Sinister or not, as smart cities grow, they create new problems. For example, as urbanist Adam Greenfield writes in Radical Technologies: The Design of Everyday Life, neither the algorithms nor their designers are subject to the ordinary processes of democratic accountability – a problem that international academics are currently attempting to tackle.  


“We need to understand that the authorship of an algorithm intended to guide the distribution of civic resources is itself an inherently political act,” writes Greenfield. “The architects of the smart city have utterly failed to reckon with the reality of power.”

The Real Smart Cities project, founded by Dr Gerald Moore, Dr Noel Fitzpatrick and Professor Bernard Stiegler, is investigating the ways in which so-called “smart city” technologies present a threat to democracy and citizenship, and how digital tools might be used create new forms of community participation.

Fitzpatrick is critical of current discourses around smart cities, which he says “tend to be technical fixes, where technology is presented as a means to solve the problems of the city.” The philosophy underpinning the project is “that technologies function as forms of pharmacology”, he adds, meaning that they can be both positive and negative. “The addictive negative effects are being felt at an individual and collective level.” 

An example of this lies in the way that many of these smart cities replace human workers with disembodied voices — “Alexa we need more toilet roll” — like those used to control the Amazon Echo listening device — the high priestess of smart home. These disembodied voices travel at the speed of light to cavernous, so-called “fulfilment centres”, where an invisible workforce are called into action by our buy-it-now, one-click impulse commands; moving robotically down seemingly endless aisles of algorithmically organised products arranged according to purchase preferences the like of which we never knew we had — someone who buys a crime novel might be more likely to go on and buy cat food, a wireless router, a teapot and a screwdriver.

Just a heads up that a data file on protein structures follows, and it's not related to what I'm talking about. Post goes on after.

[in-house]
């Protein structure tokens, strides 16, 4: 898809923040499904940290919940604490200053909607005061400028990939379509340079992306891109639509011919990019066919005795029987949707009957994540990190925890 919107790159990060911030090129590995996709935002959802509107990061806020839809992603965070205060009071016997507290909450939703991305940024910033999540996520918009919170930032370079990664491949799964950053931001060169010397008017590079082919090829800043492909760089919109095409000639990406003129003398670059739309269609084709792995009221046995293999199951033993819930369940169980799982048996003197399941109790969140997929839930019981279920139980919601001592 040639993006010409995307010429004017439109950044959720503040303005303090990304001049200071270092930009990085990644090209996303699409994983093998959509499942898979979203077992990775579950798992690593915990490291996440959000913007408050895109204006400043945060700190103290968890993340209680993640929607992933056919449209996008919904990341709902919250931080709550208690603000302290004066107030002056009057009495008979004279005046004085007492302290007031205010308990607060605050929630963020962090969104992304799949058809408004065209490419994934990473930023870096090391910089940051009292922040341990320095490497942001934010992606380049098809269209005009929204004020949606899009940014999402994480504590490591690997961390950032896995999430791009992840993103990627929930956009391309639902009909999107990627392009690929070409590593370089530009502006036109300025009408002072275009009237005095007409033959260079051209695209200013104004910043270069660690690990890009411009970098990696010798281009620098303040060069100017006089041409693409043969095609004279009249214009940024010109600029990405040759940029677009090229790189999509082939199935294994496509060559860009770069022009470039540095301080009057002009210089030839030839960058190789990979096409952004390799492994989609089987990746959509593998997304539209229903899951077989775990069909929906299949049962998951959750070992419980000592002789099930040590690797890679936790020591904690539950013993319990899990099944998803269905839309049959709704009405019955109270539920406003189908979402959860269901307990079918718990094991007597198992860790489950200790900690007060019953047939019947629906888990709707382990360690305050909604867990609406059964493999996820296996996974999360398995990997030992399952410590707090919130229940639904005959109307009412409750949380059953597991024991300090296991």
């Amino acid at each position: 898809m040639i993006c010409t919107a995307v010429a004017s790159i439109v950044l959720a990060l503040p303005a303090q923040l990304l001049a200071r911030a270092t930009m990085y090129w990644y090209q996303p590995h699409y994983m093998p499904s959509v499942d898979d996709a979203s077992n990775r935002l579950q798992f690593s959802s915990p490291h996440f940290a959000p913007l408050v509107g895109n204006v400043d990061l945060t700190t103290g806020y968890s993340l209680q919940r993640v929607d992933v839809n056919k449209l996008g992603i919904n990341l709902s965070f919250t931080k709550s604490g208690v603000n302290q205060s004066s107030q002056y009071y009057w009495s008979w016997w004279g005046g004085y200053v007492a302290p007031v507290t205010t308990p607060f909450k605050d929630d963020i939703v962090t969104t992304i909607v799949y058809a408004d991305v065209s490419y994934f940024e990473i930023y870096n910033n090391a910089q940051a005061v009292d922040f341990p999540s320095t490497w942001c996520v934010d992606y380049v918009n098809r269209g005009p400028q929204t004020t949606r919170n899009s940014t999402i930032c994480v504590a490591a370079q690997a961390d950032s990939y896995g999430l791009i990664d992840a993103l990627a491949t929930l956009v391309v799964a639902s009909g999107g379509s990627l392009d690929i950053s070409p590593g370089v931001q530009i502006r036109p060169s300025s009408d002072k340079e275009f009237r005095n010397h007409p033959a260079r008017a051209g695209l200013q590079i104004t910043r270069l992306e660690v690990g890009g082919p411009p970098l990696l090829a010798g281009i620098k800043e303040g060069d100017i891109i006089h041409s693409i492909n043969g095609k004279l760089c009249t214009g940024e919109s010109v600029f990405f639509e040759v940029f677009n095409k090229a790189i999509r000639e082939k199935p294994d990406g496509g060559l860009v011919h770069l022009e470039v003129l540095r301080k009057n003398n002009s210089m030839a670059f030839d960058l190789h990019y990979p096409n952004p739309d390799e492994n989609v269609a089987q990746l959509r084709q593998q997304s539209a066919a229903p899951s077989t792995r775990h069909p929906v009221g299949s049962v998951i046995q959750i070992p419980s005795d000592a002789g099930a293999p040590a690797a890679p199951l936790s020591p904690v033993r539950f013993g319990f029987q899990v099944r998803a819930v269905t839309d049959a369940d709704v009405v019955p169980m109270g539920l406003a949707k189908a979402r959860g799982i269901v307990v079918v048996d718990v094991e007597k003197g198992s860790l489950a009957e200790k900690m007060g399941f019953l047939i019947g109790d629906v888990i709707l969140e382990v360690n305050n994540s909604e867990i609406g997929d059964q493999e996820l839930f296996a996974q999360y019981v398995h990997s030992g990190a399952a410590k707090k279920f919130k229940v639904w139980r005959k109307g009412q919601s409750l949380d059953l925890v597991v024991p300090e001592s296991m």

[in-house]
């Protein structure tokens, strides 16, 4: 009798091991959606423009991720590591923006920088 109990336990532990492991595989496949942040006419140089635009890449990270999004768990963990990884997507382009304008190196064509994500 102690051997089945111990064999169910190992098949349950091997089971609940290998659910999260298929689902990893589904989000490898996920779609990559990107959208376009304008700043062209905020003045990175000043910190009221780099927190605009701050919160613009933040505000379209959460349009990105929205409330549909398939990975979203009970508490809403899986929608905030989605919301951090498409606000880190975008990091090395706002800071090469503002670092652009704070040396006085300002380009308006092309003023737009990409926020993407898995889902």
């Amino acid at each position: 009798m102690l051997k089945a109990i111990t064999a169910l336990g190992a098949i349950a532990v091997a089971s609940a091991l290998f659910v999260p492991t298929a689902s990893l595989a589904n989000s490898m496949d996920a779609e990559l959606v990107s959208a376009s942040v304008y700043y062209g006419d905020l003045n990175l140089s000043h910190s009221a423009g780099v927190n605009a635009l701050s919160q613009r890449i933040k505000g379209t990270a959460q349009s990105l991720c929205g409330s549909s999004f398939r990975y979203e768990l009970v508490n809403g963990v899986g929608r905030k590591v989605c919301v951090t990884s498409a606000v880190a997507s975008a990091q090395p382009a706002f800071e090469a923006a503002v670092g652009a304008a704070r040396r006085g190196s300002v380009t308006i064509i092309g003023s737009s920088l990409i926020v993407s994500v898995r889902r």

Oh to be the archeologists of the future who while digging through mounds of silicon dust happen upon these vast repositories of disembodies voices. That the digital is inherently material and the binary of virtual/real does not hold — there is no cyberspace, just space. Space that is being increasingly populated by technologies that want to watch you, listen to you, get to know you and sense your presence.

One project looking to solve some of the problems of smart cities is that of the development of a “clinic of contribution” within Pleine Commune in greater Paris (an area where one in three live in poverty).This attempts to deal with issues of communication between parents and children where the widespread use of smartphones as parental devices from infancy is having effects on the attention of young children and on the communicative abilities between parents and children. 

This in turn forms part of a wider project in the area that Stiegler describes as “installing a true urban intelligence”, which moves beyond what he sees as the bankrupt idea of smart cities. The aim is to create a “contributory income” in the area that responds to the loss of salaried jobs due to automation and the growth and spread of digitisation. 

The idea being that an income could be paid to residents, on the condition that they perform a service to society. This, if you are unemployed, living in poverty and urban deprivation, sounds like quite a simple and smart idea to try and solve some of the dumb effcts of the digital technology that's implemented in cities under the ideology of being “smart”.